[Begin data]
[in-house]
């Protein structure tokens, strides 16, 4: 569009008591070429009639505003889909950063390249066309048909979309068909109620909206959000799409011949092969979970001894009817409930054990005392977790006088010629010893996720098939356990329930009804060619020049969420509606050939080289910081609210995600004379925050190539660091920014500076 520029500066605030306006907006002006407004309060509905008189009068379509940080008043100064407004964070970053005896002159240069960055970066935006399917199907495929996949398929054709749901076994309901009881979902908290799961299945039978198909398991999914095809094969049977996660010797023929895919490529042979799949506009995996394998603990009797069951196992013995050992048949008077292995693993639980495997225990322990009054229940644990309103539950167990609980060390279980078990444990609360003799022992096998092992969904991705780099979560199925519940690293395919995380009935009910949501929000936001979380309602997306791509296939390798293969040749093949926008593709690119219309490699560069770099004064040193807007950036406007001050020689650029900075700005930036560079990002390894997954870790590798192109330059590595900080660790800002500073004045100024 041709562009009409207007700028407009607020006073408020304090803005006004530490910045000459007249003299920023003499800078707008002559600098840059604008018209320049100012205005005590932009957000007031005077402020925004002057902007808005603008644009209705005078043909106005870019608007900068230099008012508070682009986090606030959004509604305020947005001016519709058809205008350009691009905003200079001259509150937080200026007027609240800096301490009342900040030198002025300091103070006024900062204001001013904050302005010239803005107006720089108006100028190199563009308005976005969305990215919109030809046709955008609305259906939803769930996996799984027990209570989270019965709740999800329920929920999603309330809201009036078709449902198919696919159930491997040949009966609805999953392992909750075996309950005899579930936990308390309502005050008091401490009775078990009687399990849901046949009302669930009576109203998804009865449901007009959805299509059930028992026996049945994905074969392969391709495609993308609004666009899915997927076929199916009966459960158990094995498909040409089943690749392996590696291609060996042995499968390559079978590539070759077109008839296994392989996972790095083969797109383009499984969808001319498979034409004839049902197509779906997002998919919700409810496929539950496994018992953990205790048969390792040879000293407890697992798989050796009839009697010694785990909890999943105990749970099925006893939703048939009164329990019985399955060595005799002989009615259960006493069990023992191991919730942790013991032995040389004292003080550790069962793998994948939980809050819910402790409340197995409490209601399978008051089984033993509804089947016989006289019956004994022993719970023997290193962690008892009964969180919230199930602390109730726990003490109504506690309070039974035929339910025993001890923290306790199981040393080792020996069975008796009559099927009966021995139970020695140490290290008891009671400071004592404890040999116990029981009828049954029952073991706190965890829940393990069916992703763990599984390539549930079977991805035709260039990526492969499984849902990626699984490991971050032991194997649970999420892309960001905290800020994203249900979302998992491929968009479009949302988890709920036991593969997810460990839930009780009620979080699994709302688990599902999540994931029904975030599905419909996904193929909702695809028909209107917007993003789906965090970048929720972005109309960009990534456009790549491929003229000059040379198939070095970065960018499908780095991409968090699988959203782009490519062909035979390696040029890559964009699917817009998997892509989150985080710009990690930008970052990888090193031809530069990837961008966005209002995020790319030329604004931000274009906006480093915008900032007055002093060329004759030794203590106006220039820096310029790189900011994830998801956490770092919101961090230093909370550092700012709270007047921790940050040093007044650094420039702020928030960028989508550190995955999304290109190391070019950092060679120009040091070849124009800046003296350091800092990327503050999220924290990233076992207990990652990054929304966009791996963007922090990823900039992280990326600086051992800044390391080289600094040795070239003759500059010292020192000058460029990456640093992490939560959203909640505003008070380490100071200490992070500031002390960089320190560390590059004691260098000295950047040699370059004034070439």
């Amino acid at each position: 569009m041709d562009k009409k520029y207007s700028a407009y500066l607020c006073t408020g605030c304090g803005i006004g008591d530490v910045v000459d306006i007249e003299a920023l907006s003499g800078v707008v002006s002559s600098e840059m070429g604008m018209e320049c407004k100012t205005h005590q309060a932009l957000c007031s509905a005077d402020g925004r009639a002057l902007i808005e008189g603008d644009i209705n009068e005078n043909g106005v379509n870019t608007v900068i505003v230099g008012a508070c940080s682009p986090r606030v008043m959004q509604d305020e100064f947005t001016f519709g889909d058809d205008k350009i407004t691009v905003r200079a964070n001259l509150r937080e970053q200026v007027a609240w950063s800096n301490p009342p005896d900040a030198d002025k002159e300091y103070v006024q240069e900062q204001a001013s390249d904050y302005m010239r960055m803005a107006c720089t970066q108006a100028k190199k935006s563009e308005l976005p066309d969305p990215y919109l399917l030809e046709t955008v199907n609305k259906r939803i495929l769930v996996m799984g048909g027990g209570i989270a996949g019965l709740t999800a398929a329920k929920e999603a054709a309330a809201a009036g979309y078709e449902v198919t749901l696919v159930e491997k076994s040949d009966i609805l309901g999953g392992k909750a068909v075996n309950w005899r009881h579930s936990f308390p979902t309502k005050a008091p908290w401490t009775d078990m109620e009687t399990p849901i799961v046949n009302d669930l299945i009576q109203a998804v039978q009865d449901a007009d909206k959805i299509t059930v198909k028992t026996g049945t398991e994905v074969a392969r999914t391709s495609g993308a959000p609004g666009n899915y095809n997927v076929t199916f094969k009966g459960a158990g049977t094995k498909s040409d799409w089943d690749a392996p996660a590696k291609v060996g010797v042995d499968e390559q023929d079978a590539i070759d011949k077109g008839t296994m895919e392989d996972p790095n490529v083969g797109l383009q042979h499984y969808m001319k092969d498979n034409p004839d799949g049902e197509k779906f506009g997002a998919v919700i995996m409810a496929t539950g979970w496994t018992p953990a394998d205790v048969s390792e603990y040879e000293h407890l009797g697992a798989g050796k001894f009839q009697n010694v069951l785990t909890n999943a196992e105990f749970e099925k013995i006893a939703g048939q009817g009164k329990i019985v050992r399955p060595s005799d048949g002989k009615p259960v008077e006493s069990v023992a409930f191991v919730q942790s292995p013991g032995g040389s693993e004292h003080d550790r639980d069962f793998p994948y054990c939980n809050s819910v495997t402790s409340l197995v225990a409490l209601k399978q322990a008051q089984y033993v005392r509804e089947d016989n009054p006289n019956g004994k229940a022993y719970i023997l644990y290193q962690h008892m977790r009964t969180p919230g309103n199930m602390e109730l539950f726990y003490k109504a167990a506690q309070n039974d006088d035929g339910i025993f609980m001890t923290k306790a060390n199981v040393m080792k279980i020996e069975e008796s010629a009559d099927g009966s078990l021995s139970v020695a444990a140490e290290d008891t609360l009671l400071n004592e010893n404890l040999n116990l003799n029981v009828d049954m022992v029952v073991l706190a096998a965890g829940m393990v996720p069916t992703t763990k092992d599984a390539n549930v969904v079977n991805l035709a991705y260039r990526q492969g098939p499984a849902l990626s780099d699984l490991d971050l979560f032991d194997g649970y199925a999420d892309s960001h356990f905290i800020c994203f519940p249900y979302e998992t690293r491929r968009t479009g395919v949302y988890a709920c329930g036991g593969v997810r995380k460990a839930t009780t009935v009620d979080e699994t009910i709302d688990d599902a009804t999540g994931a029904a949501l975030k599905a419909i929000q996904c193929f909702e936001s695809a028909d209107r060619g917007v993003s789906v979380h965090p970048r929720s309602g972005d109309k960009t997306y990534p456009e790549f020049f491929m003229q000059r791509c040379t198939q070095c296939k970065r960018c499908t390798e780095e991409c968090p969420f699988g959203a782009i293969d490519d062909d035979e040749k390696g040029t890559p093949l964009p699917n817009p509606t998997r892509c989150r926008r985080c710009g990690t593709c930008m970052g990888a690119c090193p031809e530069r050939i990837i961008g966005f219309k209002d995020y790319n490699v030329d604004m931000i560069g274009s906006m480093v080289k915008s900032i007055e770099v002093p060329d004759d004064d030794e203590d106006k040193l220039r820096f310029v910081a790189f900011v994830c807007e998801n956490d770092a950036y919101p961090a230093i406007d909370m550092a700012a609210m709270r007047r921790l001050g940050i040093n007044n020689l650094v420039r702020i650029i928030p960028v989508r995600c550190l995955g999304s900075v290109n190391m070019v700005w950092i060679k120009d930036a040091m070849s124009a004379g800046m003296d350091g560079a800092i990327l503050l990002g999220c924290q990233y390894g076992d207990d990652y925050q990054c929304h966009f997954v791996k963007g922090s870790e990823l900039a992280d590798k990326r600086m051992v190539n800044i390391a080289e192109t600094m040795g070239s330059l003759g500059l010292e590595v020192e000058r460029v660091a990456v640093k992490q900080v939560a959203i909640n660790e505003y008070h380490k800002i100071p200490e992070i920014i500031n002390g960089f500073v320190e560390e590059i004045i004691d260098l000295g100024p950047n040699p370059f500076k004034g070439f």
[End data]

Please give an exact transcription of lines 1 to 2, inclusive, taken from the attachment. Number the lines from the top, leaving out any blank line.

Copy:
[in-house]
């Protein structure tokens, strides 16, 4: 569009008591070429009639505003889909950063390249066309048909979309068909109620909206959000799409011949092969979970001894009817409930054990005392977790006088010629010893996720098939356990329930009804060619020049969420509606050939080289910081609210995600004379925050190539660091920014500076 520029500066605030306006907006002006407004309060509905008189009068379509940080008043100064407004964070970053005896002159240069960055970066935006399917199907495929996949398929054709749901076994309901009881979902908290799961299945039978198909398991999914095809094969049977996660010797023929895919490529042979799949506009995996394998603990009797069951196992013995050992048949008077292995693993639980495997225990322990009054229940644990309103539950167990609980060390279980078990444990609360003799022992096998092992969904991705780099979560199925519940690293395919995380009935009910949501929000936001979380309602997306791509296939390798293969040749093949926008593709690119219309490699560069770099004064040193807007950036406007001050020689650029900075700005930036560079990002390894997954870790590798192109330059590595900080660790800002500073004045100024 041709562009009409207007700028407009607020006073408020304090803005006004530490910045000459007249003299920023003499800078707008002559600098840059604008018209320049100012205005005590932009957000007031005077402020925004002057902007808005603008644009209705005078043909106005870019608007900068230099008012508070682009986090606030959004509604305020947005001016519709058809205008350009691009905003200079001259509150937080200026007027609240800096301490009342900040030198002025300091103070006024900062204001001013904050302005010239803005107006720089108006100028190199563009308005976005969305990215919109030809046709955008609305259906939803769930996996799984027990209570989270019965709740999800329920929920999603309330809201009036078709449902198919696919159930491997040949009966609805999953392992909750075996309950005899579930936990308390309502005050008091401490009775078990009687399990849901046949009302669930009576109203998804009865449901007009959805299509059930028992026996049945994905074969392969391709495609993308609004666009899915997927076929199916009966459960158990094995498909040409089943690749392996590696291609060996042995499968390559079978590539070759077109008839296994392989996972790095083969797109383009499984969808001319498979034409004839049902197509779906997002998919919700409810496929539950496994018992953990205790048969390792040879000293407890697992798989050796009839009697010694785990909890999943105990749970099925006893939703048939009164329990019985399955060595005799002989009615259960006493069990023992191991919730942790013991032995040389004292003080550790069962793998994948939980809050819910402790409340197995409490209601399978008051089984033993509804089947016989006289019956004994022993719970023997290193962690008892009964969180919230199930602390109730726990003490109504506690309070039974035929339910025993001890923290306790199981040393080792020996069975008796009559099927009966021995139970020695140490290290008891009671400071004592404890040999116990029981009828049954029952073991706190965890829940393990069916992703763990599984390539549930079977991805035709260039990526492969499984849902990626699984490991971050032991194997649970999420892309960001905290800020994203249900979302998992491929968009479009949302988890709920036991593969997810460990839930009780009620979080699994709302688990599902999540994931029904975030599905419909996904193929909702695809028909209107917007993003789906965090970048929720972005109309960009990534456009790549491929003229000059040379198939070095970065960018499908780095991409968090699988959203782009490519062909035979390696040029890559964009699917817009998997892509989150985080710009990690930008970052990888090193031809530069990837961008966005209002995020790319030329604004931000274009906006480093915008900032007055002093060329004759030794203590106006220039820096310029790189900011994830998801956490770092919101961090230093909370550092700012709270007047921790940050040093007044650094420039702020928030960028989508550190995955999304290109190391070019950092060679120009040091070849124009800046003296350091800092990327503050999220924290990233076992207990990652990054929304966009791996963007922090990823900039992280990326600086051992800044390391080289600094040795070239003759500059010292020192000058460029990456640093992490939560959203909640505003008070380490100071200490992070500031002390960089320190560390590059004691260098000295950047040699370059004034070439």